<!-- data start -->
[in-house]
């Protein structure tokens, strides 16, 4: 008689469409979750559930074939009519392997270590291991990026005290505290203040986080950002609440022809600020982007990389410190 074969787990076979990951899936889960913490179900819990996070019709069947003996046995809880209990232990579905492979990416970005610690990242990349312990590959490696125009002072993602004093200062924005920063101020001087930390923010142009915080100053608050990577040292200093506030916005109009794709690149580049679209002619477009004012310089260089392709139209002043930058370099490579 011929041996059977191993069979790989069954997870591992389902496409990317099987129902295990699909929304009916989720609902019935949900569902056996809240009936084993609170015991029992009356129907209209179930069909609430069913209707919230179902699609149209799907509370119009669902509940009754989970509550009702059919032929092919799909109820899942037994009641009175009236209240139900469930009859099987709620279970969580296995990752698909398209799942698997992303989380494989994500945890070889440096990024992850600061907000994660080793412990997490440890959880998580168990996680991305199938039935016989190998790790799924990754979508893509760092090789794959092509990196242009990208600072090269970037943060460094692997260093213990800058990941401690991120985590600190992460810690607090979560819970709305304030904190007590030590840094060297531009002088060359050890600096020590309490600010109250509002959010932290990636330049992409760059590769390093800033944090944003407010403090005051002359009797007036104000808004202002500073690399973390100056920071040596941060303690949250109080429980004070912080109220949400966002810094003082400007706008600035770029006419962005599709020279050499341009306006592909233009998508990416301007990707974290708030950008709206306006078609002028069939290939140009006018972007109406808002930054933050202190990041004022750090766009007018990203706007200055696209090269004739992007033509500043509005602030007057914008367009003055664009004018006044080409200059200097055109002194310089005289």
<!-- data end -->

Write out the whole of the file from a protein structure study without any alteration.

[in-house]
């Protein structure tokens, strides 16, 4: 008689469409979750559930074939009519392997270590291991990026005290505290203040986080950002609440022809600020982007990389410190 074969787990076979990951899936889960913490179900819990996070019709069947003996046995809880209990232990579905492979990416970005610690990242990349312990590959490696125009002072993602004093200062924005920063101020001087930390923010142009915080100053608050990577040292200093506030916005109009794709690149580049679209002619477009004012310089260089392709139209002043930058370099490579 011929041996059977191993069979790989069954997870591992389902496409990317099987129902295990699909929304009916989720609902019935949900569902056996809240009936084993609170015991029992009356129907209209179930069909609430069913209707919230179902699609149209799907509370119009669902509940009754989970509550009702059919032929092919799909109820899942037994009641009175009236209240139900469930009859099987709620279970969580296995990752698909398209799942698997992303989380494989994500945890070889440096990024992850600061907000994660080793412990997490440890959880998580168990996680991305199938039935016989190998790790799924990754979508893509760092090789794959092509990196242009990208600072090269970037943060460094692997260093213990800058990941401690991120985590600190992460810690607090979560819970709305304030904190007590030590840094060297531009002088060359050890600096020590309490600010109250509002959010932290990636330049992409760059590769390093800033944090944003407010403090005051002359009797007036104000808004202002500073690399973390100056920071040596941060303690949250109080429980004070912080109220949400966002810094003082400007706008600035770029006419962005599709020279050499341009306006592909233009998508990416301007990707974290708030950008709206306006078609002028069939290939140009006018972007109406808002930054933050202190990041004022750090766009007018990203706007200055696209090269004739992007033509500043509005602030007057914008367009003055664009004018006044080409200059200097055109002194310089005289």